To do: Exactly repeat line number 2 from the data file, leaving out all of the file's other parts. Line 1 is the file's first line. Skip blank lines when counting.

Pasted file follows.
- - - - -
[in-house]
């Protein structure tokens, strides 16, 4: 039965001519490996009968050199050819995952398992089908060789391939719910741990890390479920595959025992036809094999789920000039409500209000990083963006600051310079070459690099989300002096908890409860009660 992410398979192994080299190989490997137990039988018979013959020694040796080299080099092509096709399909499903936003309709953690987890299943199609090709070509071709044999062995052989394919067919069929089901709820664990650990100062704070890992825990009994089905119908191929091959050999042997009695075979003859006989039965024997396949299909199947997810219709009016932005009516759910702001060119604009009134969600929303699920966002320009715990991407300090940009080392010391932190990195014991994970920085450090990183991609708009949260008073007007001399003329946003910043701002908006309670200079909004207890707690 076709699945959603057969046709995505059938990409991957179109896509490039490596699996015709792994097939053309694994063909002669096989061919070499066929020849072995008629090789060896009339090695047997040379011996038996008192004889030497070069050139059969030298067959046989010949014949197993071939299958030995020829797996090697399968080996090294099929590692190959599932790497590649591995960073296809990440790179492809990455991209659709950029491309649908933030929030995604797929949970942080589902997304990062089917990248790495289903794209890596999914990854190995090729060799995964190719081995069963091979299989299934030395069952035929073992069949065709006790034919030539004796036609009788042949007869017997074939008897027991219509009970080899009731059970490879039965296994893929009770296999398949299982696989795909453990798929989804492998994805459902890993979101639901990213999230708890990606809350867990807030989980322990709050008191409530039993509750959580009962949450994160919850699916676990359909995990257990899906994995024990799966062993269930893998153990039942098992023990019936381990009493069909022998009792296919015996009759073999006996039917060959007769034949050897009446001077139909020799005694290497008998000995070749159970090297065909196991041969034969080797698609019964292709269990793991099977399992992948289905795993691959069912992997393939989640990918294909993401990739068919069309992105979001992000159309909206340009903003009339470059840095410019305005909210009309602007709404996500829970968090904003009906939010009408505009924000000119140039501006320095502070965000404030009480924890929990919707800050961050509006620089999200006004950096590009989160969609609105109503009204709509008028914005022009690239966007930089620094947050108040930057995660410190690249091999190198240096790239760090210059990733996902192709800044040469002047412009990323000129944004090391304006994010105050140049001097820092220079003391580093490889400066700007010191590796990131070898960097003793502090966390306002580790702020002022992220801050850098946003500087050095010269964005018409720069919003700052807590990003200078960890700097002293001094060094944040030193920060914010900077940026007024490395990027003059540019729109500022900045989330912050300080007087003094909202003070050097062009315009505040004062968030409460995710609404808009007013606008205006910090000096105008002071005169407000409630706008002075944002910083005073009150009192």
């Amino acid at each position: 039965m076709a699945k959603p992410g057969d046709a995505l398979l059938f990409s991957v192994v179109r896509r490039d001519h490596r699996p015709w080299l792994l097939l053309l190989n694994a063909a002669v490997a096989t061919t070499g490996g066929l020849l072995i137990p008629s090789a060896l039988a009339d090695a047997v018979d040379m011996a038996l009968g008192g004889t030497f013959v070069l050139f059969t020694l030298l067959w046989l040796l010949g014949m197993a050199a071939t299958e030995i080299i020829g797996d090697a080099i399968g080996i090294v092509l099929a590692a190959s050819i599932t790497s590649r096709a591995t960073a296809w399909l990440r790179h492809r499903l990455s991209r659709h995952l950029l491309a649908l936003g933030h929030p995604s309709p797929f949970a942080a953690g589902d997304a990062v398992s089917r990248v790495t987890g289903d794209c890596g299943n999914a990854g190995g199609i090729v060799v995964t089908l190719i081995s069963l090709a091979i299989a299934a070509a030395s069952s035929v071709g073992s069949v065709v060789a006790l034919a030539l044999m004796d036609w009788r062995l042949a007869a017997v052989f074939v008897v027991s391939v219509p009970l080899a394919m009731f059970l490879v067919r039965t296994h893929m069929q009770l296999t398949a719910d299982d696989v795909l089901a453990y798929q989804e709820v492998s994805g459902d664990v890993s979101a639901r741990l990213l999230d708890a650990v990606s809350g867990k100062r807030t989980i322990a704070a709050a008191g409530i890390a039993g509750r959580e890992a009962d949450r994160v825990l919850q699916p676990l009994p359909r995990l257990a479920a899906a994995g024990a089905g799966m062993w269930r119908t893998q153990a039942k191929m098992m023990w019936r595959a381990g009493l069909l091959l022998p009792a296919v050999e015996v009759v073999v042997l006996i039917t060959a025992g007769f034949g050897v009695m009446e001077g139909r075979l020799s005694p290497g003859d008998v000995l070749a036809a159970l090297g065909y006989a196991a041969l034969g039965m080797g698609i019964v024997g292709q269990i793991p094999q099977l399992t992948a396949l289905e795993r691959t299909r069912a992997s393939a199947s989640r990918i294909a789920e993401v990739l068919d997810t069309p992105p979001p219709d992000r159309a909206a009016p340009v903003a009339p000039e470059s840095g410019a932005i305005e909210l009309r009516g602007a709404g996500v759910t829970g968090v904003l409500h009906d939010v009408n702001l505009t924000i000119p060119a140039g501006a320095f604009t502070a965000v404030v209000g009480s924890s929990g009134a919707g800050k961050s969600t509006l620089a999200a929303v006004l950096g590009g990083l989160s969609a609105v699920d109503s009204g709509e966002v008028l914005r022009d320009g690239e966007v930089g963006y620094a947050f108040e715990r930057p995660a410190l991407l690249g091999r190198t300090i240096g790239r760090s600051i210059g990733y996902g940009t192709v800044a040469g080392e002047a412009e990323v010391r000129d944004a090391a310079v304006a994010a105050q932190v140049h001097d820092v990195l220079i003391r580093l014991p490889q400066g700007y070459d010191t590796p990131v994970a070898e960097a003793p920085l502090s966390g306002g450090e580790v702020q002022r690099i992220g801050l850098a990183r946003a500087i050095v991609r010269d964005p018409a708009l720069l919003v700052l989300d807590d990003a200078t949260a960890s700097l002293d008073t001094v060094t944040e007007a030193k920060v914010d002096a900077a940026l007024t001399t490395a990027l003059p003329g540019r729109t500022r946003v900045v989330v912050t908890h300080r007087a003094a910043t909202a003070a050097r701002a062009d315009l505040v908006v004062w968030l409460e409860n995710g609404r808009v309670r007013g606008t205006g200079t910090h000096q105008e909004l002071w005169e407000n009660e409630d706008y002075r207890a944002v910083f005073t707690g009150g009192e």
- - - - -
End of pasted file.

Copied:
């Protein structure tokens, strides 16, 4: 039965001519490996009968050199050819995952398992089908060789391939719910741990890390479920595959025992036809094999789920000039409500209000990083963006600051310079070459690099989300002096908890409860009660 992410398979192994080299190989490997137990039988018979013959020694040796080299080099092509096709399909499903936003309709953690987890299943199609090709070509071709044999062995052989394919067919069929089901709820664990650990100062704070890992825990009994089905119908191929091959050999042997009695075979003859006989039965024997396949299909199947997810219709009016932005009516759910702001060119604009009134969600929303699920966002320009715990991407300090940009080392010391932190990195014991994970920085450090990183991609708009949260008073007007001399003329946003910043701002908006309670200079909004207890707690 076709699945959603057969046709995505059938990409991957179109896509490039490596699996015709792994097939053309694994063909002669096989061919070499066929020849072995008629090789060896009339090695047997040379011996038996008192004889030497070069050139059969030298067959046989010949014949197993071939299958030995020829797996090697399968080996090294099929590692190959599932790497590649591995960073296809990440790179492809990455991209659709950029491309649908933030929030995604797929949970942080589902997304990062089917990248790495289903794209890596999914990854190995090729060799995964190719081995069963091979299989299934030395069952035929073992069949065709006790034919030539004796036609009788042949007869017997074939008897027991219509009970080899009731059970490879039965296994893929009770296999398949299982696989795909453990798929989804492998994805459902890993979101639901990213999230708890990606809350867990807030989980322990709050008191409530039993509750959580009962949450994160919850699916676990359909995990257990899906994995024990799966062993269930893998153990039942098992023990019936381990009493069909022998009792296919015996009759073999006996039917060959007769034949050897009446001077139909020799005694290497008998000995070749159970090297065909196991041969034969080797698609019964292709269990793991099977399992992948289905795993691959069912992997393939989640990918294909993401990739068919069309992105979001992000159309909206340009903003009339470059840095410019305005909210009309602007709404996500829970968090904003009906939010009408505009924000000119140039501006320095502070965000404030009480924890929990919707800050961050509006620089999200006004950096590009989160969609609105109503009204709509008028914005022009690239966007930089620094947050108040930057995660410190690249091999190198240096790239760090210059990733996902192709800044040469002047412009990323000129944004090391304006994010105050140049001097820092220079003391580093490889400066700007010191590796990131070898960097003793502090966390306002580790702020002022992220801050850098946003500087050095010269964005018409720069919003700052807590990003200078960890700097002293001094060094944040030193920060914010900077940026007024490395990027003059540019729109500022900045989330912050300080007087003094909202003070050097062009315009505040004062968030409460995710609404808009007013606008205006910090000096105008002071005169407000409630706008002075944002910083005073009150009192």